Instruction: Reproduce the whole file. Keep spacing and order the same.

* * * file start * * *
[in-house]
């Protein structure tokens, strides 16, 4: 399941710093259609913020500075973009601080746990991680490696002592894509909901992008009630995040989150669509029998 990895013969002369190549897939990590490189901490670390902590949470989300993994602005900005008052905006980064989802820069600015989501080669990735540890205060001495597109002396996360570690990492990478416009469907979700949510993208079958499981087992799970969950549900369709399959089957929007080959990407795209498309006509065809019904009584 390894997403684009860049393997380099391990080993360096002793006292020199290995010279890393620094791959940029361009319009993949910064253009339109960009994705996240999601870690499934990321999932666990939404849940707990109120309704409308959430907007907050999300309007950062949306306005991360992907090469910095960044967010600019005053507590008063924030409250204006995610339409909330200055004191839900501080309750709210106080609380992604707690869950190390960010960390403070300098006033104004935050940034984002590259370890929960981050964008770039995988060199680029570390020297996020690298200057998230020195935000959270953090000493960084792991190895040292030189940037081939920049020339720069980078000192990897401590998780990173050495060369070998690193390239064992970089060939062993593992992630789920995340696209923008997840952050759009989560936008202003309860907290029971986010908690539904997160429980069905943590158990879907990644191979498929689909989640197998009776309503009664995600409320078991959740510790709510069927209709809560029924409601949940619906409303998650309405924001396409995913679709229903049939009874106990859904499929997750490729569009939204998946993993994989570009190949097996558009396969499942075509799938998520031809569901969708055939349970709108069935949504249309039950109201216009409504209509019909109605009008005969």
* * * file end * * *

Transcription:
[in-house]
């Protein structure tokens, strides 16, 4: 399941710093259609913020500075973009601080746990991680490696002592894509909901992008009630995040989150669509029998 990895013969002369190549897939990590490189901490670390902590949470989300993994602005900005008052905006980064989802820069600015989501080669990735540890205060001495597109002396996360570690990492990478416009469907979700949510993208079958499981087992799970969950549900369709399959089957929007080959990407795209498309006509065809019904009584 390894997403684009860049393997380099391990080993360096002793006292020199290995010279890393620094791959940029361009319009993949910064253009339109960009994705996240999601870690499934990321999932666990939404849940707990109120309704409308959430907007907050999300309007950062949306306005991360992907090469910095960044967010600019005053507590008063924030409250204006995610339409909330200055004191839900501080309750709210106080609380992604707690869950190390960010960390403070300098006033104004935050940034984002590259370890929960981050964008770039995988060199680029570390020297996020690298200057998230020195935000959270953090000493960084792991190895040292030189940037081939920049020339720069980078000192990897401590998780990173050495060369070998690193390239064992970089060939062993593992992630789920995340696209923008997840952050759009989560936008202003309860907290029971986010908690539904997160429980069905943590158990879907990644191979498929689909989640197998009776309503009664995600409320078991959740510790709510069927209709809560029924409601949940619906409303998650309405924001396409995913679709229903049939009874106990859904499929997750490729569009939204998946993993994989570009190949097996558009396969499942075509799938998520031809569901969708055939349970709108069935949504249309039950109201216009409504209509019909109605009008005969």